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Hawa Hassan Shares the Spicy Somali Pasta Recipe From Her New Cookbook, ‘In Bibi’s Kitchen’

Ingredients

3 tablespoons extra-virgin olive oil or canola oil 

2 garlic cloves, minced 

1 small green bell pepper, stemmed, seeded, and finely chopped 

1 small red onion, finely chopped 

1 pound ground beef 

3 tablespoons Xawaash Spice Mix (see below) 

1 teaspoon kosher salt, plus more as needed 

2 tablespoons tomato paste 

One 28-ounce can diced tomatoes, with their juices 

Cooked spaghetti (or whatever shape pasta you like) and coarsely chopped cilantro, for serving

Place the oil in a large skillet set over medium-high heat. Once the oil is hot, add the garlic, bell pepper, and onion. Cook, stirring occasionally, until the vegetables begin to soften, about 8 minutes. Add the beef, Xawaash, and salt and cook, stirring occasionally to break up the beef, until the meat is browned, about 15 minutes.

Add the tomato paste and diced tomatoes (and their juices). Fill the tomato can halfway with water and

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Nordic author Patrice Johnson’s new cookbook celebrates Minnesota’s rich food traditions

“I am a Minnesotan, born with appetite for food and life.”

With those words, Patrice Johnson opens her “Land of 10,000 Plates: Stories and Recipes From Minnesota” (Minnesota Historical Society Press, $24.95), a just-released collection of essays and recipes that focus on the multicultural food rituals celebrated across the state as well as in Johnson’s own kitchen.

In a recent phone conversation, Johnson, the author of “Jul: Swedish American Holiday Traditions,” discussed Tater Tot hot dish, wild rice, climate change and her passion for church cookbooks.

Q: This book is a big change from your Nordic foodways work. Why the switch?

A: Minnesota is my first love. When I’ve done the Nordic stuff, that’s all about my cultural history and how I connect with my family. But Minnesota, it’s more than culture, it’s my people. Minnesota means so much to me. Living here is such a blessing.

 

Q: Isn’t every

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Cookbook Review: ‘Sous Vide: Better Home Cooking’ by Hugh Acheson

Later, I made eggplant in a mix of mirin, soy, and ginger. After that, I tried leeks barigoule, an Acheson riff on a classic Provençal dish usually made by braising artichokes. I also tried an acorn squash dish with pumpkin seeds, chocolate, and queso fresco, something that Acheson classifies as “wackier than it is.” I tried the latter on family dinner night, getting my niece and nephew to grate the chocolate over the squash, and it got thumbs up from everyone at the table.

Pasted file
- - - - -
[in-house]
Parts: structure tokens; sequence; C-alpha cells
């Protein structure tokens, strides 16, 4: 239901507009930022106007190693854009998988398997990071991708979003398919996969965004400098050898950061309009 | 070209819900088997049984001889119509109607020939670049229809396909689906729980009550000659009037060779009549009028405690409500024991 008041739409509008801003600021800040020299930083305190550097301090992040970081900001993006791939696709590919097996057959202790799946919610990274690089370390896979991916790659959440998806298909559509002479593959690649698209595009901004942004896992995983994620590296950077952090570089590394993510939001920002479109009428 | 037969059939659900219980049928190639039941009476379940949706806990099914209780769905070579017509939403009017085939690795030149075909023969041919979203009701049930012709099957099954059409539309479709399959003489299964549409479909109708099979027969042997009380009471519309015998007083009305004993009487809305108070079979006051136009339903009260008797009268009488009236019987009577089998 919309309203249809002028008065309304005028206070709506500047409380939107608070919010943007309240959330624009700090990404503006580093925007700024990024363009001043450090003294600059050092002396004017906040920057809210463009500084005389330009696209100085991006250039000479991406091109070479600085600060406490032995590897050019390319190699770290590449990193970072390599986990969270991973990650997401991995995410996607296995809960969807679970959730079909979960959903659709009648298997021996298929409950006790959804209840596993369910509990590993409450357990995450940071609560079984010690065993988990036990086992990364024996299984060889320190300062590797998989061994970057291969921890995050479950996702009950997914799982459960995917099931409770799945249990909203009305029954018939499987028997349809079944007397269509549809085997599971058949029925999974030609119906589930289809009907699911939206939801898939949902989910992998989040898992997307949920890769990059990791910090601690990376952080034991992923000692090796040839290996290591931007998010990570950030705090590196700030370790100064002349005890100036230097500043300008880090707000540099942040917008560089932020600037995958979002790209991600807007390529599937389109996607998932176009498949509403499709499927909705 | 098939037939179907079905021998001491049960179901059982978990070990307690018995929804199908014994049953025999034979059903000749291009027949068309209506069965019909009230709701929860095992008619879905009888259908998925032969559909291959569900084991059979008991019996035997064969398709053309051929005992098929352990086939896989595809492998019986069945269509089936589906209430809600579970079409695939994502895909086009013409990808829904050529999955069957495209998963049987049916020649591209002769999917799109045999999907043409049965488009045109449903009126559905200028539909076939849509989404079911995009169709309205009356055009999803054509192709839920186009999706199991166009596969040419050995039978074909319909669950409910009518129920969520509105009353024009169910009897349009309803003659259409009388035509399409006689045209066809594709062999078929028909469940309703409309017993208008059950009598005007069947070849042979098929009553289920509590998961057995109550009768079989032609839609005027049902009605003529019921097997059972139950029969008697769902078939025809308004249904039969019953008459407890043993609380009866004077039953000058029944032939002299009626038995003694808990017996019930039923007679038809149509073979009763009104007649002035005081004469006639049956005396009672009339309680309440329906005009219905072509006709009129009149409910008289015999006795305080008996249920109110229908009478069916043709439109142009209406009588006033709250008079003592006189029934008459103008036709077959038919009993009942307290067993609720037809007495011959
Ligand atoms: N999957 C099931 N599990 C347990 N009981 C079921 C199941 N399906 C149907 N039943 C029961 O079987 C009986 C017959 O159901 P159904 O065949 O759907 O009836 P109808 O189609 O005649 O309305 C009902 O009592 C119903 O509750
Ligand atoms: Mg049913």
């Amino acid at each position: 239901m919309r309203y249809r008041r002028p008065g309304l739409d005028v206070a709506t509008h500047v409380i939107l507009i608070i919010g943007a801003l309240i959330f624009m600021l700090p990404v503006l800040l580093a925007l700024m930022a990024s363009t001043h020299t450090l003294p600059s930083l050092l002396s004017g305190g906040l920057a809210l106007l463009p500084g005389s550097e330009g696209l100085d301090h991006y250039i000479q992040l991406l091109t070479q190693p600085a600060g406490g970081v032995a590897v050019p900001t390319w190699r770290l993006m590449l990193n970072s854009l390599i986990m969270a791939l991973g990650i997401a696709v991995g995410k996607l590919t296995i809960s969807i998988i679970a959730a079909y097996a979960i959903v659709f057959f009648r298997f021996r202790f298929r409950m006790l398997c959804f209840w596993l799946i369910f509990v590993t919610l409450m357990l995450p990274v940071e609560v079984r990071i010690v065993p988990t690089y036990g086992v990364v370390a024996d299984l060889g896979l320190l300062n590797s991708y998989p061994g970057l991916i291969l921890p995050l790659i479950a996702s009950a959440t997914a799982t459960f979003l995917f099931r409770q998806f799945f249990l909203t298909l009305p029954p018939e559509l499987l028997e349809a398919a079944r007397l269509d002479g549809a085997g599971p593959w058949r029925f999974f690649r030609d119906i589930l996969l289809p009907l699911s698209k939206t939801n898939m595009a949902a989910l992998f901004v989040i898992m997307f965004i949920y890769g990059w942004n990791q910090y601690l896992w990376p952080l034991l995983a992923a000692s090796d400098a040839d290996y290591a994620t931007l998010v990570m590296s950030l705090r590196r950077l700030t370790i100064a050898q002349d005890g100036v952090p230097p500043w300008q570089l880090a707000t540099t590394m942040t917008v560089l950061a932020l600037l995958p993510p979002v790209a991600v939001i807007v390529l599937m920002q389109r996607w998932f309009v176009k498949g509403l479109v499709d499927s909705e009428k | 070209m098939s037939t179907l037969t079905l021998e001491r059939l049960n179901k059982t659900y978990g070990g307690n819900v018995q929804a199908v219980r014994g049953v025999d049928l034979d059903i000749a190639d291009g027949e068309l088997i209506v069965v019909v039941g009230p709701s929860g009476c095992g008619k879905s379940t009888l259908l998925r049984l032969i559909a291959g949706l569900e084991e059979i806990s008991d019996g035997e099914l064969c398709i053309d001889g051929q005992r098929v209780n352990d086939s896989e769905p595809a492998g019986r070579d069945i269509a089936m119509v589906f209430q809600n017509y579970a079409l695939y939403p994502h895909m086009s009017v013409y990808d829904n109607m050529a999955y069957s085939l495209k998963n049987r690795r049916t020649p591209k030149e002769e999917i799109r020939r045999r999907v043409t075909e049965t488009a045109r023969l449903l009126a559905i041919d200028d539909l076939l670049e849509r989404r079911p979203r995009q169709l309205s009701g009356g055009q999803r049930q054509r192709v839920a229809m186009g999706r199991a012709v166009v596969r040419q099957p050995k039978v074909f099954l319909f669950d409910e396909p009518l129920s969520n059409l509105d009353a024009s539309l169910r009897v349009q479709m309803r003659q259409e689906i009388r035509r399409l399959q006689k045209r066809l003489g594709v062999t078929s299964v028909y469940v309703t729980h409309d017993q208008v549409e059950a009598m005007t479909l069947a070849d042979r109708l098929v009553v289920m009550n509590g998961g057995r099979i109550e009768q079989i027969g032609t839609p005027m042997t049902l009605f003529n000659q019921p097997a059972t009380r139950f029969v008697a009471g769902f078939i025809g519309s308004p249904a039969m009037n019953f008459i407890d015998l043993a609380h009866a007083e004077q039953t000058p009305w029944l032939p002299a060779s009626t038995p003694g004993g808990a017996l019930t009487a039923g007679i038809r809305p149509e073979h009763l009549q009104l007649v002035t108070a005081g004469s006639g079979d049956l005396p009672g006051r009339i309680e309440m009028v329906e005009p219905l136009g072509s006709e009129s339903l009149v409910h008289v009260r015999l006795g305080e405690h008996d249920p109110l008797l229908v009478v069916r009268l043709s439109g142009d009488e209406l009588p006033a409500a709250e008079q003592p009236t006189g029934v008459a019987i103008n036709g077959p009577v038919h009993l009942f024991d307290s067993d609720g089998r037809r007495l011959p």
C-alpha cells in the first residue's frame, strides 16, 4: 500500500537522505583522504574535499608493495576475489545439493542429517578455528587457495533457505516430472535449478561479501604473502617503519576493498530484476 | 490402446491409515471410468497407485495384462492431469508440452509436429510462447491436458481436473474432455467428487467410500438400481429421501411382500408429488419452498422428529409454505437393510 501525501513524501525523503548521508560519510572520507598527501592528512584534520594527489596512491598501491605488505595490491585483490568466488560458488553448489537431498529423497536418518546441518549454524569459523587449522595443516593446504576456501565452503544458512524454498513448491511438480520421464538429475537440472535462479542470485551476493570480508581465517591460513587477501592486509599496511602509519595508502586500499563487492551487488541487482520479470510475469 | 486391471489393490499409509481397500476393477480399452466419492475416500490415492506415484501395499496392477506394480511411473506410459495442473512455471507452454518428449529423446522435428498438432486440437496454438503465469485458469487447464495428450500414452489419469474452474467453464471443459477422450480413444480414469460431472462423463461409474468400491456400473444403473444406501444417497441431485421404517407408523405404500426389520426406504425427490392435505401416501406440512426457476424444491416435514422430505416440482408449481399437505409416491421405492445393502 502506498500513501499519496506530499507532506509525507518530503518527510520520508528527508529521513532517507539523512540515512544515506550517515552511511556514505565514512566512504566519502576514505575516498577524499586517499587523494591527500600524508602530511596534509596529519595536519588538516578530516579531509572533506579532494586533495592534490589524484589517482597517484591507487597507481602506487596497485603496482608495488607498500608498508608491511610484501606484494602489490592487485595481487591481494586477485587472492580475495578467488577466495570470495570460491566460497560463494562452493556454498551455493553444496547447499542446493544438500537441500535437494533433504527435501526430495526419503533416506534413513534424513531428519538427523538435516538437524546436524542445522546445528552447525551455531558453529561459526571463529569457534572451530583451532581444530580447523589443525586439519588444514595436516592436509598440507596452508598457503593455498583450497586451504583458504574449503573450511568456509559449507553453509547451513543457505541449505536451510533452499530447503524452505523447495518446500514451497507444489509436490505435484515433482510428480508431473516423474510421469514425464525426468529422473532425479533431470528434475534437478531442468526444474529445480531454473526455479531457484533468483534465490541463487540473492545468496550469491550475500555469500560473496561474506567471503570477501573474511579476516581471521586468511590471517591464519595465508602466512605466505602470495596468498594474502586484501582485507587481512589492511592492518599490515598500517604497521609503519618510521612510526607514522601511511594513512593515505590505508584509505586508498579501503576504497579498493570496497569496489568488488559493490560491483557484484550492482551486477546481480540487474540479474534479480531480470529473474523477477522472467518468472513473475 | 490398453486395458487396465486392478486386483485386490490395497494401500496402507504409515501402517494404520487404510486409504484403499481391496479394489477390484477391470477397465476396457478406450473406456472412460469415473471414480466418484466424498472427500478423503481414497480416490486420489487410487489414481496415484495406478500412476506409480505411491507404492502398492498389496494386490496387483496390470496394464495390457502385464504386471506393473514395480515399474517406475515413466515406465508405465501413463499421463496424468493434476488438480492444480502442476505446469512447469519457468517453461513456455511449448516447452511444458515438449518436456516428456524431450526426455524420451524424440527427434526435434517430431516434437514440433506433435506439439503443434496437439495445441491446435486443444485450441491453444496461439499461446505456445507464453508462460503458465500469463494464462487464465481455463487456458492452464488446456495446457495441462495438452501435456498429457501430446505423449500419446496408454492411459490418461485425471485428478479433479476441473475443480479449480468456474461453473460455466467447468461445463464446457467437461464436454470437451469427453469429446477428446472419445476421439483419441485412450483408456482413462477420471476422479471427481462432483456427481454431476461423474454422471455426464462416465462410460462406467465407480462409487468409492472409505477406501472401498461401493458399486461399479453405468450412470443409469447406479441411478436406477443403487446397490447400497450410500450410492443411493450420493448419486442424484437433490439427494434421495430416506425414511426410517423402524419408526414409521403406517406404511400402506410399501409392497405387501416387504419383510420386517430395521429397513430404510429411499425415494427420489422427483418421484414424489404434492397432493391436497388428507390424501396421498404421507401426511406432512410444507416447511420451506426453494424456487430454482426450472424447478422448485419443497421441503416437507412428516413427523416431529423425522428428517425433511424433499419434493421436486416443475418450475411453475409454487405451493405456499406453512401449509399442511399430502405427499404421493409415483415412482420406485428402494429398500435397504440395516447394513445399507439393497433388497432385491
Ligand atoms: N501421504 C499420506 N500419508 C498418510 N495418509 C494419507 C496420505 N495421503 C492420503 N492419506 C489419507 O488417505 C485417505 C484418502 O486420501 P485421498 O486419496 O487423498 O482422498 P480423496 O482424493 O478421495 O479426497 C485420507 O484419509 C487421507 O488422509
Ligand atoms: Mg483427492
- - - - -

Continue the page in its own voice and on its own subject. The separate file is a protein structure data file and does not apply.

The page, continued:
I was getting into a groove with the book, and while the recipes were sometimes a bit cheffy, they also tended to be profoundly good, leaving me both wanting more and thinking about the food I’d made for days. They’re also classic sous vide, often starting with slow, precise cooking in the bag, followed by a quick sear on the stove or under the broiler for

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’Cooking for One’ is a new cookbook and concept whose time has come



a plate of food on a table: Lemony Spaghetti is a one pan recipe from America’s Test Kitchen’s newest cookbook, “Cooking for One.” [Steve Klise]


© Steve Klise
Lemony Spaghetti is a one pan recipe from America’s Test Kitchen’s newest cookbook, “Cooking for One.” [Steve Klise]

Readers have regularly asked for recipes for a single portion. Each time I see a book with that theme, I check it out and do a story.

Among the most notable was from Judith Jones, Julia Child’s book editor, “The Pleasure of Cooking for One” in 2009.

Now, there’s a new one from America’s Test Kitchen that may finally satisfy all who want to prepare a dish for one. That’s because “Cooking for One” ($29.99) brings easy, new techniques to the game.



a plate of food: Sheet Pan Sausages include sweet potatoes and rabe. [Steve Klise]


© Steve Klise
Sheet Pan Sausages include sweet potatoes and rabe. [Steve Klise]

Never has it seemed more important. It’s not just that some people are staying safe alone during this pandemic, it’s that others are not.

Jack Bishop, chief creative officer at America’s Test Kitchen, said

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